satisfying the autograph hunter kids. A review
with a specific mention about Vedic Mathematics
was also published by a frontline newspaper of the region.


I am Mrs. kavita Gupta, Inodre MP and Maths
Teacher. I learned Abacus & Vedic last Year. I
am teaching VEDICMATHS some advance level (with
25 operatons) to the students. Anybody who wants
to learn VEDIC MATHS can contact me in this
e-mail i.d:
Mobile : 09329479596

[Note there is a list of Vedic Mathematics tutors
at http://www.vedicmaths.org/Community/vm%20tutors.asp]


Dear Kenneth, I just found a copy of an e-mail
that you sent me on 10 June 2004, it was a
printed copy, and contained a part of a
discussion between Dr Dikshit Vice-Chancellor of
IGNOU and Dr. Shukla (from NCERT). The flaw in
their reasoning is that the Universe and us as
part of it is not guided by logic alone. Geoorge
Boole the founder of modern Mathematical Logic,
and Professor of Mathematics at University
College Cork, made a fatal flaw when he divided
the sheep into two flocks, one black and the
other white, he seemed to ignore the
infinitesimal gradations in the reality of
nature. Our minds being a part of the creative
process in nature must also be encouraged to
wander and seek the pleasure that are in the real
garden of mathematics. Some time ago I
communicated with Howard Gardiner, the founder of
Multiple Intelligences, suggesting that the
stable creative core of intelligence should form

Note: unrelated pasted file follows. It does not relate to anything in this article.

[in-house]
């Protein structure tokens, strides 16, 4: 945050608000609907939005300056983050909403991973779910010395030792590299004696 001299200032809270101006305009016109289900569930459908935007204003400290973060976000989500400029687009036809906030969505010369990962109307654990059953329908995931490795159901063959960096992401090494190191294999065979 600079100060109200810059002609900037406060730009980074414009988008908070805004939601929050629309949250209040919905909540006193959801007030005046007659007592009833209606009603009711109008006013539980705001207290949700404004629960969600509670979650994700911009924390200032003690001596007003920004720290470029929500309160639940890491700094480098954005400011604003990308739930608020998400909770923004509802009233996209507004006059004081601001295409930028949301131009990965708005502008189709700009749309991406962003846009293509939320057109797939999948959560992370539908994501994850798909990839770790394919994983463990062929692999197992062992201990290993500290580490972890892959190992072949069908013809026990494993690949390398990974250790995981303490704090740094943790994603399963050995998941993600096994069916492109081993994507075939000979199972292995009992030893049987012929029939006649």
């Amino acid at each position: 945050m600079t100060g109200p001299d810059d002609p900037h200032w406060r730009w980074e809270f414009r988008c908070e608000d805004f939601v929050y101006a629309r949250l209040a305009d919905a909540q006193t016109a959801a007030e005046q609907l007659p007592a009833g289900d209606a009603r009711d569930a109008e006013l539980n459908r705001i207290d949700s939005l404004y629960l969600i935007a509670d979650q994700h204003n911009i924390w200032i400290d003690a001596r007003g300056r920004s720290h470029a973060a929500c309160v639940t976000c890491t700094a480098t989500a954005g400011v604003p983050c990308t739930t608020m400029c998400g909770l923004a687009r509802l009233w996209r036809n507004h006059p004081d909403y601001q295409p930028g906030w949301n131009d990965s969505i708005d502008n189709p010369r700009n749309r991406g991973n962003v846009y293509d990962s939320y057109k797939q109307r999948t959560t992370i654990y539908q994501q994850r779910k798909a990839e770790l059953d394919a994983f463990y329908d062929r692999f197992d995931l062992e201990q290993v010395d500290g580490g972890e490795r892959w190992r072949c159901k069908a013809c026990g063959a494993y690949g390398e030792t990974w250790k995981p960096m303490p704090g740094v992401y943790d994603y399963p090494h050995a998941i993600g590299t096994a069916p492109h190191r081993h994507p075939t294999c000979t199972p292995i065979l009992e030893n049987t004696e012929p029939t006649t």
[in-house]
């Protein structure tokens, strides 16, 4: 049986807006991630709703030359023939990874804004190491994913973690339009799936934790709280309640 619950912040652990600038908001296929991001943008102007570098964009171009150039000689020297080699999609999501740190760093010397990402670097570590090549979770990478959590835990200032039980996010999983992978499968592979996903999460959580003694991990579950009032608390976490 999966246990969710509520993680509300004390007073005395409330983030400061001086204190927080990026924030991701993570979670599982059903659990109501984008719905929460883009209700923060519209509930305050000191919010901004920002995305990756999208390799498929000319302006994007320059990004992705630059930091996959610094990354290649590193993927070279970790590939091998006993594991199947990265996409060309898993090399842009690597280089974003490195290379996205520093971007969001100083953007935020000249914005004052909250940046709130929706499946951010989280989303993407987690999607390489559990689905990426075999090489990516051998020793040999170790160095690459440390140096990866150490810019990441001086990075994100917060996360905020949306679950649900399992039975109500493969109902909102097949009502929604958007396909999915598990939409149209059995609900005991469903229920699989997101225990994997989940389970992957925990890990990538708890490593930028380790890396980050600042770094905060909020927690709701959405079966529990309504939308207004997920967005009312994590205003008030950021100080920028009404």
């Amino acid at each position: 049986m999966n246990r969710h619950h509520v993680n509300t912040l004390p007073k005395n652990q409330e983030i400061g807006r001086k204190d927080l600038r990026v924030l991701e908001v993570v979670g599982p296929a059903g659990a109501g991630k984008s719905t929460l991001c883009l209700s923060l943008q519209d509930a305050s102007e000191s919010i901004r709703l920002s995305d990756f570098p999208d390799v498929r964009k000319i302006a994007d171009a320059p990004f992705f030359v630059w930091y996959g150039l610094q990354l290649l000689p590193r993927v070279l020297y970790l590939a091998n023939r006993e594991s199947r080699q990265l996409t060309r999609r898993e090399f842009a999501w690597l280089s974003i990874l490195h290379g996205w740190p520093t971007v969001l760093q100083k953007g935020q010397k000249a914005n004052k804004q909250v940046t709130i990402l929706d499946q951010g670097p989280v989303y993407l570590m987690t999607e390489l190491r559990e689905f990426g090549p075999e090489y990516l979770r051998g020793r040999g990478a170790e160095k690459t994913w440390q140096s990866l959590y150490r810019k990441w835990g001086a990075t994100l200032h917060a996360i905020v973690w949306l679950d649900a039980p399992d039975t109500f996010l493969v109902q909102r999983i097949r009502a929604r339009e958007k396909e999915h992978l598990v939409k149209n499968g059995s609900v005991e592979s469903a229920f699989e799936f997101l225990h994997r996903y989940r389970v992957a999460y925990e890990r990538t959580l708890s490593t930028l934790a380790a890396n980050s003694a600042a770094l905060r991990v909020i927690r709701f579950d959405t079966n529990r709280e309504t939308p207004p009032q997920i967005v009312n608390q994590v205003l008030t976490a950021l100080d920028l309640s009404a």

part of his theory. We had a very cordial series of e-mails.

In a sense pure mathematics is now guided by the
very constrained laws of mathematical logic, but
computation is much more a discipline of the
practical application of knowledge, where skill,
art, and logic are used in equal measure. When I
used to teach courses in Fortran, I always
encouraged my students to take as much care with
the layout and structure of their programs, as
with just getting the job done. I said that the
program should flow like a poem. This discipline
ensures the development of skill and clarity in
expressing the underlying computational process.

In fact modern computation has to a large extent
superseded traditional mathematical logic, and it
is here that the vedic sutras are so powerful as
they provide patterns in computation which are
both universal and simple to teach to students of
all ages. The purely logical approach makes it
very difficult to create new approaches, as the
student is constantly concerned with making a
mistake. The corrective techniques, and
multiplicity of approaches inherent in Vedic
Mathematics ensure that every wrong answer is an
opportunity for further exploration.

World Academy for Vedic Mathematics – contact details

Registered Address : Vishwa Punarnirman Sangh ,
Raval Bhawan , Near Telankhedi Garden , Nagpur-440 001, India .

Contacts in other Cities in India  :

Delhi           R.P. Jain, MLBD bookstore
                   91(011) 2385-2747 / 2385-4826 / 2385-8335 / 2385-1985.
Varanasi     91 (0542) 2352331
Kolkata      MLBD bookstore 91 (033) 22824872
Mumbai      MLBD bookstore 91 (022) 2351-6583 / 3092-2105
Nagpur       Alka Sahani 91 (0712) 2531363 / 2550906 / 2545637
Pune           MLBD bookstore 91 (020) 24486190
                   Dr. Bhavsar 91 (020) 25899509 / 21115901
Bangalore    School of Ancient Wisdom – Devanahalli,
                   91 (080) 768-2181 / 7682182 / 558-6837
                   MLBD bookstore 91 (080) 6533729 / 6542591
Chennai       91 (044) 24982315

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If you would like to send us details about your
work or submit an article or details about a
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Editor: Kenneth Williams

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16th October 2006